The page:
The resilient Transformers series gets its first “universe”-expanding spin-off with the prequel film Bumblebee. After bringing his distinctive audiovisual overload to five straight Transformers films, Michael Bay turns over directing duties to Travis Knight, and the difference shows: Bumblebee is less aggressively macho, more woman-friendly, and more spatially coherent than any Transformers film before it. But in moving away from the paroxysms of Bay’s dissociative style, the series loses the very thing that most defined it.
Bumblebee is set in the 1980s, which makes almost too much metatextual sense, given that the period represents the Transformers franchise’s original heyday. On the mechanical planet of Cybertron, the Autobots have been defeated by the Decepticons. As the Autobots retreat, their leader, Optimus Prime (Peter Cullen), sends his loyal soldier B-127 (Dylan O’Brien) to the secluded planet of Earth to prepare for the group’s reassembly.
Arrived on Earth but stricken with the mechanical equivalent of amnesia and disguised as a VW Beetle, B-127 is discovered in an auto yard by Charlie (Hailee Steinfeld), a moody teenaged gearhead who redubs the robot Bumblebee. Charlie quickly bonds with Bumblebee, who’s been rendered mute by an encounter with the Decepticons, seeing in him something like a surrogate for the father she recently lost to a sudden heart attack.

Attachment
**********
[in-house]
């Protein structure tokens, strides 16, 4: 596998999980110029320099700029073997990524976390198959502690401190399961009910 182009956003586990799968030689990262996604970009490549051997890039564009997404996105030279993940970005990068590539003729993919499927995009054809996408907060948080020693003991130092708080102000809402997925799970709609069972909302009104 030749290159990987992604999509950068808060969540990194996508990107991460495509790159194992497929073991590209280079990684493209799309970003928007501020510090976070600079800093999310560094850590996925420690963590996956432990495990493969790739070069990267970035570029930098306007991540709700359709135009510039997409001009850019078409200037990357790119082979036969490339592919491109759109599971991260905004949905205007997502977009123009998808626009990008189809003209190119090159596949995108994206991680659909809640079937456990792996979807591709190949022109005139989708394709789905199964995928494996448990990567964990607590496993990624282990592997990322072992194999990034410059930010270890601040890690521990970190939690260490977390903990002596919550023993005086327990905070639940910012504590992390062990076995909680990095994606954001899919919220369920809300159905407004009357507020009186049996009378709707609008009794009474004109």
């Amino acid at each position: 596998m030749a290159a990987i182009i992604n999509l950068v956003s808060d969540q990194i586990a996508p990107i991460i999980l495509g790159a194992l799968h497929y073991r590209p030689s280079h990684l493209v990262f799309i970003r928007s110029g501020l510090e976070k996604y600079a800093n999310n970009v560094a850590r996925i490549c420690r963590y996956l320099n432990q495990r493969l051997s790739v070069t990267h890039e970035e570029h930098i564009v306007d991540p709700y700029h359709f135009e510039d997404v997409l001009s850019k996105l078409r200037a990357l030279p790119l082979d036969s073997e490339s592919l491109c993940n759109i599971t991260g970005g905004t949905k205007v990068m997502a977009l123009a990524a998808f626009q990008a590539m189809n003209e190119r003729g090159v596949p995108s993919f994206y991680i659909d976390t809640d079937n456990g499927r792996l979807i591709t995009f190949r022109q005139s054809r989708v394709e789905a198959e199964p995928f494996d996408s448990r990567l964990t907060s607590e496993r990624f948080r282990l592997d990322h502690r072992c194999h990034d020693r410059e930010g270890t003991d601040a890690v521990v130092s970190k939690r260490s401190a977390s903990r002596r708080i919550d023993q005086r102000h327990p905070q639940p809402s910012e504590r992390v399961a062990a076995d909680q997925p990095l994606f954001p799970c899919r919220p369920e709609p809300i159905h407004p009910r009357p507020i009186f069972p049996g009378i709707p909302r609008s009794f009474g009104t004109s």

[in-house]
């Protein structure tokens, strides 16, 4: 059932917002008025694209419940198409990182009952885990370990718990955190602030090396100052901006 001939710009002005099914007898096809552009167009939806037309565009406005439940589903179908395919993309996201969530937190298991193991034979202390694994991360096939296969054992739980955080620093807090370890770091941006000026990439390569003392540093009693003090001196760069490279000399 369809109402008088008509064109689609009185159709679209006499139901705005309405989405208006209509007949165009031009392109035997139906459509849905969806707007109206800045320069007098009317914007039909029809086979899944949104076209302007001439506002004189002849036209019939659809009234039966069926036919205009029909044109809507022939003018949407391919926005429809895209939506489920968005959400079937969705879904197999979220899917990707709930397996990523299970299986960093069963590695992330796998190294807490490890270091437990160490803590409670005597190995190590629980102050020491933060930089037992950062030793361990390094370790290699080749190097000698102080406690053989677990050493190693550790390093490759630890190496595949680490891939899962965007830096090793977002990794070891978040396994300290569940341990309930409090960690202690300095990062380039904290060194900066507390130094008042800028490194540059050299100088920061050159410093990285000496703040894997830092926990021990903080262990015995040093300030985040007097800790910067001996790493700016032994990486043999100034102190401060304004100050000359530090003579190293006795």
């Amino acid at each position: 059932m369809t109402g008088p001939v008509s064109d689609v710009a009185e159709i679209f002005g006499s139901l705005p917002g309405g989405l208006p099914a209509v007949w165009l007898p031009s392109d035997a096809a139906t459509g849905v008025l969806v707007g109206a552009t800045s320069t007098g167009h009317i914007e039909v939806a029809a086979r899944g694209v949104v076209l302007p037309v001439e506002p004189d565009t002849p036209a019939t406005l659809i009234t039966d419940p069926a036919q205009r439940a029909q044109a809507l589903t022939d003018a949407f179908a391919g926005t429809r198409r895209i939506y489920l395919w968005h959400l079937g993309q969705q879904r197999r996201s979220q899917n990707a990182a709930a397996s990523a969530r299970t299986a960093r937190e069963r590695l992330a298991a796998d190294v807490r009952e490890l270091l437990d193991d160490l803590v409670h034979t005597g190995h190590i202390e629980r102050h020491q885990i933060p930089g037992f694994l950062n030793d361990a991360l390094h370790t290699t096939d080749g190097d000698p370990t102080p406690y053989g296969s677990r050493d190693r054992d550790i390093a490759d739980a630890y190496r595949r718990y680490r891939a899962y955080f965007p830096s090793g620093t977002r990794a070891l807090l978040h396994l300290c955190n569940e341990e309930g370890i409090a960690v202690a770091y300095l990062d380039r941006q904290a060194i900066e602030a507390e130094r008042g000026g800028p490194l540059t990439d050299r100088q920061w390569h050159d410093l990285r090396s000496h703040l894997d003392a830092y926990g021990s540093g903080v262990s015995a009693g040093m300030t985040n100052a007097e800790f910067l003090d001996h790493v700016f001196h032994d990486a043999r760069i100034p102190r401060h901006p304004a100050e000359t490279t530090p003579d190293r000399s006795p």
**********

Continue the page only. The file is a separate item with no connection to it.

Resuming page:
The plot is nothing if not familiar—Charlie discovers a hologram SOS from Optimus stored in Bumblebee’s chest, Star Wars-style, and hides the confused, childlike alien from her mother (Pamela Adlon), E.T.-style—but in a departure from the Transformers mold, the story here is relatively modest, told with what counts as restraint. The regularly paced action sequences we might expect of a PG-13 blockbuster are small-scale affairs rooted in Charlie’s life as an awkward teen. Knight mostly saves the explosions for the climax, as Charlie and Bumblebee defend each other against the two Decepticons (Angela Bassett and Justin Theroux) who’ve tracked B-127 down.
Certain elements carried over from the wider Transformers universe nevertheless work against the film’s cultivation of a sincere tone. The way every character articulates both the make and model of Bumblebee’s car form—it’s a “VW Beetle,” never a Bug—brings back into view the corporate synergy that’s the sine qua non of a multimedia brand based on a line of toys and used to advertise cars. There’s also an ultimately unnecessary B plot focused on a secret service agent named Burns (John Cena) and his mistaken pursuit of Bumblebee as a hostile alien—a plot which, in its overtly anti-intellectual, hawkish themes, is a carryover of the series’s unapologetic militarism.
Despite these flaws, Bumblebee is nearly successful at crafting a coming-of-age tale in the vein of the ’80s-era teen adventure films to which it’s clearly indebted. It makes good on at least some of the sins of a series that’s been all about, on the one hand, transforming commodity fetishes into embodiments of epic morality and, on the other, transforming human women into commodity fetishes. But it also exudes some of the tediousness of a reformed sinner who decries hedonism, trying hard to convince us that it now believes in something. Better than Bay ever could, Bumblebee finds space for real human emotion in a world dominated by sentient corporate logos, and while this rediscovery of the human in the machine makes the film easier to watch than its precursors, one may wonder if that actually makes it better.